March 3, 2022 –Claiming that only individual states have the authority to approve or deny insurance rates and forms for policies in their jurisdictions, a few states have begun issuing cease and desist orders against the rehabilitators of insolvent long-term care provider, Senior Health Insurance Company of Pennsylvania (SHIP).
Some states have already won or filed injunctions as the controversial plan gears up for implementation. March 15th is the deadline for policyholder responses.
Commissioners in Connecticut and Washington State are among the latest jurisdictions to issue and cease and desist to prevent SHIP from sending the coverage selection package material or otherwise trying to get policyholders to choose among a menu of reduced benefits and higher rates which were not approved by them. These Pennsylvania Commonwealth Court court-approved rate structures, meant to offer choices to policyholders and help make up for the $1.2 billion shortfall SHIP’s balance sheet due to underpriced rates in years past, were approved by a court process for rehabilitation Pennsylvania with the state insurance department as rehabilitator.
|SHIP rehab Cease and Desist orders||Injunction requests filed, pending or remanded||Intervening states in Pa. court against SHIP rehab||Disapproval of rates by insurance commissioner in Department filing|
|Washington State||South Carolina (appealed by Pa. rehabilitator)||Massachusetts|
Iowa denied SHIP’s requested rate filing
|Connecticut||North Dakota||Washington State|
|District of Columbia|
Iowa hearing March 9 via the state AG’s office
|Utah* pending confirmation|
|Massachusetts* pending confirmation|
well as the District of Columbia and the U.S. Virgin Islands.
The states issuing cease and desist orders against the rehab plan for the $1.2 billion-in-the-red LTC insurer are on both coasts, and in the Midwest and the West, according to sources. As the filings become public, they will be listed here.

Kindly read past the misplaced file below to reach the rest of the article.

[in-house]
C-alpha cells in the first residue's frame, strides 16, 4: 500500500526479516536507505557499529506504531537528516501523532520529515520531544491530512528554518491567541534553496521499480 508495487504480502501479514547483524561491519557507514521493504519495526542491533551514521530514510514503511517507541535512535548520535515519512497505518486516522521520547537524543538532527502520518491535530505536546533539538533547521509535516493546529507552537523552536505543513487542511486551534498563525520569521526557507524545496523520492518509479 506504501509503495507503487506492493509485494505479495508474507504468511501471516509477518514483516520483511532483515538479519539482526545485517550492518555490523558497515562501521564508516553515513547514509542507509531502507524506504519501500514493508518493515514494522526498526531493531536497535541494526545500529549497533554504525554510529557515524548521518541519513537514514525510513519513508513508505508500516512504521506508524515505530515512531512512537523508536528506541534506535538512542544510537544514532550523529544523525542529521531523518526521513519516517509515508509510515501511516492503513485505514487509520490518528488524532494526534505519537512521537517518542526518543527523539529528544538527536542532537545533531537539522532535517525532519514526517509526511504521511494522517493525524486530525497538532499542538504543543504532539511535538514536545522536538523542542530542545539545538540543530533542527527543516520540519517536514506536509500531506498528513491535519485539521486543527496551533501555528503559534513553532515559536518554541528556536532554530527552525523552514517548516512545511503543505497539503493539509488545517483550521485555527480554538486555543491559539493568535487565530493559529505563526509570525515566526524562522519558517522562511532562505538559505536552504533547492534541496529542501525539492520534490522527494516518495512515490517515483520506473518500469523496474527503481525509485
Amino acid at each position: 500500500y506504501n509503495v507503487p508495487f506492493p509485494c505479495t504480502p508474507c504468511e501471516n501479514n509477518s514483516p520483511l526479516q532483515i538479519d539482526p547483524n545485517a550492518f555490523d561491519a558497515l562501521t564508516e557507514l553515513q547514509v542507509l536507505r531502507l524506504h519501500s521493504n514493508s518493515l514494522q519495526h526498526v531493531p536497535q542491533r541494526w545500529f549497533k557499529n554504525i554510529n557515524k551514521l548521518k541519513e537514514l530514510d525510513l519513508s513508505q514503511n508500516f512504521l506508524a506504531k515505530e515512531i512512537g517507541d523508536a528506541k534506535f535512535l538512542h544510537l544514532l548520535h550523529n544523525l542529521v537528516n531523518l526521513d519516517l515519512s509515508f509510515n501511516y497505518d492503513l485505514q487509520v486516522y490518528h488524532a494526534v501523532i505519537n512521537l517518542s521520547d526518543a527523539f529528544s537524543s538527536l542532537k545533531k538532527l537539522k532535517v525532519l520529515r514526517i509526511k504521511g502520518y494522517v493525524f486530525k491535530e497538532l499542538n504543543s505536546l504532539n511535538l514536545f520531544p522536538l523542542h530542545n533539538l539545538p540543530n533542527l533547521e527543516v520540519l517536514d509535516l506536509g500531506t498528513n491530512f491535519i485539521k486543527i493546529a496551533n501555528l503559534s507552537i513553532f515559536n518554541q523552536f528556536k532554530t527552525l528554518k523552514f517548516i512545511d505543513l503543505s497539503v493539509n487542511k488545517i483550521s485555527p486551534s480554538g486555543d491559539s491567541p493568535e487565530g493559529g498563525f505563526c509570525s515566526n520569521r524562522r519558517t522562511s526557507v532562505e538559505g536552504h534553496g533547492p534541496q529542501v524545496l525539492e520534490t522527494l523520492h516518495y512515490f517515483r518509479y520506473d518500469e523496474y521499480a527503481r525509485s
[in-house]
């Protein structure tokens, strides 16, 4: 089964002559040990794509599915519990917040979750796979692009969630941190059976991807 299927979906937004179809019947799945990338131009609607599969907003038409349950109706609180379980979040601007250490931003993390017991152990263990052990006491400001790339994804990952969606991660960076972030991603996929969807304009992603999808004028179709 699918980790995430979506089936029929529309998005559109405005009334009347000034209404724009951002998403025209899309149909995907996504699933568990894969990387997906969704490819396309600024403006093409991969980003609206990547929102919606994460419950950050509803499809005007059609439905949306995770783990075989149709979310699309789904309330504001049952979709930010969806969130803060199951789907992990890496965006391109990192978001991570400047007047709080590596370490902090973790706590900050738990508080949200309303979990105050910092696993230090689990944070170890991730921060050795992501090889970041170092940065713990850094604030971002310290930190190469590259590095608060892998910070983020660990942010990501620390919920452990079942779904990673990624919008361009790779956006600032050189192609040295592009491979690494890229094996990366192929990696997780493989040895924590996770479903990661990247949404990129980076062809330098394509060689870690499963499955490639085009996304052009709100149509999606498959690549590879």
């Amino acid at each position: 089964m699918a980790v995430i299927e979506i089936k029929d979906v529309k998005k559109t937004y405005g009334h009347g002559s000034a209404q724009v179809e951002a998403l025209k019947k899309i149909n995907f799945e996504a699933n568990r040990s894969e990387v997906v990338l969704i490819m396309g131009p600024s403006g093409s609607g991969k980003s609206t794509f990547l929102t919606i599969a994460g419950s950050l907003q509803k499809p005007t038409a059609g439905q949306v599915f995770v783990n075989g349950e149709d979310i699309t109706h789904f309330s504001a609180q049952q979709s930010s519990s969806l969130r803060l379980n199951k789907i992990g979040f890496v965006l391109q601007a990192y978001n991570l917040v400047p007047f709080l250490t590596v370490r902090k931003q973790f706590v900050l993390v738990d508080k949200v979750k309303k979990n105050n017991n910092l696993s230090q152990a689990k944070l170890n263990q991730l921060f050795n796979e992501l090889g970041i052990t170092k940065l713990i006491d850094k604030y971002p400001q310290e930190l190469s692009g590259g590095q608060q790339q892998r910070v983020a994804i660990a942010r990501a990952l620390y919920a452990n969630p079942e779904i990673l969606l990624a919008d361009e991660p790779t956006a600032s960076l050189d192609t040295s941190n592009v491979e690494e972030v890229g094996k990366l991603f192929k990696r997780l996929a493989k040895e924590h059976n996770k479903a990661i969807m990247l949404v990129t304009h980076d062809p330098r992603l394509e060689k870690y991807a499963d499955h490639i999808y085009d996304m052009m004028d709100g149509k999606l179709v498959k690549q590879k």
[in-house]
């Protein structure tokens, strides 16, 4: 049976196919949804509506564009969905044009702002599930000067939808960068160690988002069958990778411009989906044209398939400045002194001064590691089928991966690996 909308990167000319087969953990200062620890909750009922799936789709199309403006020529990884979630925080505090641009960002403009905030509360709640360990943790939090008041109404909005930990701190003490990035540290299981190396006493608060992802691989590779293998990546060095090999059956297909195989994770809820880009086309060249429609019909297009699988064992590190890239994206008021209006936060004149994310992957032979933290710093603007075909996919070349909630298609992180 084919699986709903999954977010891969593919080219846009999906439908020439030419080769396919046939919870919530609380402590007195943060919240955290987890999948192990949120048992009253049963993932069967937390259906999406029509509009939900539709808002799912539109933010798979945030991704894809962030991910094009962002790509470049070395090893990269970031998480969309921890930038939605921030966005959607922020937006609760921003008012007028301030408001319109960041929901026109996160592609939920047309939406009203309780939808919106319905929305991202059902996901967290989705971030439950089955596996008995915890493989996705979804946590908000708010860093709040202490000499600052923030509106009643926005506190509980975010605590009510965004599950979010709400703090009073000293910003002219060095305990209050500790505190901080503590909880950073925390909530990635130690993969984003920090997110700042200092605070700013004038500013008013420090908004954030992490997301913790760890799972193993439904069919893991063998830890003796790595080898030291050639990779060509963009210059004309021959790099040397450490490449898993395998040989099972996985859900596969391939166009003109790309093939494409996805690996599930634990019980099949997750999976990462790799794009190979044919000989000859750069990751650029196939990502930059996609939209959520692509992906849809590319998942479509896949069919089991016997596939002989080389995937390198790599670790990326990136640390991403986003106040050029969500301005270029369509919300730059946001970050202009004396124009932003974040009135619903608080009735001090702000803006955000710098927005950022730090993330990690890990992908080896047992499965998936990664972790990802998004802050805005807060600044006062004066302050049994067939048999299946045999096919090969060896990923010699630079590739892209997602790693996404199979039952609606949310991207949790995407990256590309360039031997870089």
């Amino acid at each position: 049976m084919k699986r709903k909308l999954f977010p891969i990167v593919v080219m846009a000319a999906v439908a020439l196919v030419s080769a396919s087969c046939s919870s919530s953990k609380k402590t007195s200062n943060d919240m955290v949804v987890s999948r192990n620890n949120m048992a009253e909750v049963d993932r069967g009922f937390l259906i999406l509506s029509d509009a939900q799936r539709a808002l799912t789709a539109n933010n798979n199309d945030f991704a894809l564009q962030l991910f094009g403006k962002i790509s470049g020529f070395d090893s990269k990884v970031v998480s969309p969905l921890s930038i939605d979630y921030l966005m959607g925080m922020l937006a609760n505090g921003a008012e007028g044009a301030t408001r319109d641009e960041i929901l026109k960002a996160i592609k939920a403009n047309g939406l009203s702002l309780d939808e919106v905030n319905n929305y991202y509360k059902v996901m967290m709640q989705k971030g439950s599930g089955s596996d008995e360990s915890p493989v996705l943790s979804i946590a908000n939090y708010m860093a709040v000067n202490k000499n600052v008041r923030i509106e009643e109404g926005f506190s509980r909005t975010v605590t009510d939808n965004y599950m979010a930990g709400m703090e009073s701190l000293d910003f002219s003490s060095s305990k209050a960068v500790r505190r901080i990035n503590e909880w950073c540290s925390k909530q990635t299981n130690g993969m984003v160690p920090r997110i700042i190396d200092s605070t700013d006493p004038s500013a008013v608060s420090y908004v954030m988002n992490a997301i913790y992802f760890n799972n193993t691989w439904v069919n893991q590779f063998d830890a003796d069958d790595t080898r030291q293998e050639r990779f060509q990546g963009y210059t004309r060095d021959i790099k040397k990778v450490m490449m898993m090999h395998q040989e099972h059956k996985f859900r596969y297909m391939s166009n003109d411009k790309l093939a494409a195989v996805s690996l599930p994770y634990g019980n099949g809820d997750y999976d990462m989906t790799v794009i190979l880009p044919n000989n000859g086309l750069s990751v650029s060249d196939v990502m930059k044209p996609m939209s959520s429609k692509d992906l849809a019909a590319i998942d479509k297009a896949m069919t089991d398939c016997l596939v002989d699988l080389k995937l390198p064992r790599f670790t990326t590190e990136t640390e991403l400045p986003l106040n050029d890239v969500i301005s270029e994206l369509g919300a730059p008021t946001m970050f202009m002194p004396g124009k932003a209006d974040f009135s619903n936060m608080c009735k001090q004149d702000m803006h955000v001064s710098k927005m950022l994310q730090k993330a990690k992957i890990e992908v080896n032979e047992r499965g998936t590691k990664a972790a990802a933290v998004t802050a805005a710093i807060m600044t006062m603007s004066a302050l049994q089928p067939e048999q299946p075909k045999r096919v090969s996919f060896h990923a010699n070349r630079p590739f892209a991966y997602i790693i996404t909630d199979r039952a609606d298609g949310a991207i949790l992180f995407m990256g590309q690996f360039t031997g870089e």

On March 1, Washington State Insurance Commissioner Mike Kreidler issued a cease and desist order against SHIP in rehabiliation to immediately stop soliciting signatures from Washington’s 1,200 plus policyholders for benefit and rate changes because they have not been approved. Maine took the same action last month under Insurance Superintendent Eric Cioppa for its long-term care insurance policyholders, whose average age is 86 and who face slices to their benefits or much bigger premiums under the rehab plan.
A good majority of U.S. states are opposing the SHIP rehabilitation plan in one form or another, whether by signing on in support of the three intervening states —Maine, Massachusetts and Washington State —who have sued to stop it, by rejecting the imposition of its rate plan or by seeking, and in some cases winning ,temporary injunctions. There are injunctions filed in Louisiana, South Carolina, where there are temporary relief orders, and in North Dakota and Iowa. The Iowa Attorney General’s Office, representing Insurance Commissioner Doug Ommen, filed a petition for an injunction in district court against SHIP to halt the implementation rehab until and unless SHIP “fully complies with the requirements of Iowa law.” A hearing is scheduled for March 9.
According to the Maine’s Cioppa, in total 30 jurisdictions have opposed the SHIP rehabilitation plan “as being unfair to policyholders.”
However, the states that have sued or entered orders like Washington’s account for about 12 % of the policies affected by the rehabilitation plan.
Louisiana Insurance Commissioner Jim Donelon said he was leading a group of 27 states that filed an amicus brief in support of a challenge filed by the three intervening states “that would declare the SHIP rehabilitation plan unconstitutional and block it from taking effect.”
Donelon has expressed concern about the erosion this rehabilitation would bring, if it prevails, to the nature of independent state insurance regulation. He also worried about the cascading effects for potential future similar restructurings, specifically naming Genworth Financial, with is 1.1 million LTC policyholders nationwide, in when announcing the successful court injunction Jan. 27.
Washington’s cease and desist order states that Harrisburg, Pa.-based SHIP is: “ordered to cease and desist” from disseminating, implementing, or enforcing the ‘Coverage Election Package,’ to policyholders in the state, … implementing any choice already made by a policyholder under the package or attempting to enforce these choices, or requesting that policyholders select rates or benefits different from those authorized by the insurance commissioner,” and otherwise making decisions or sending information to policyholders without the approval of the commissioner.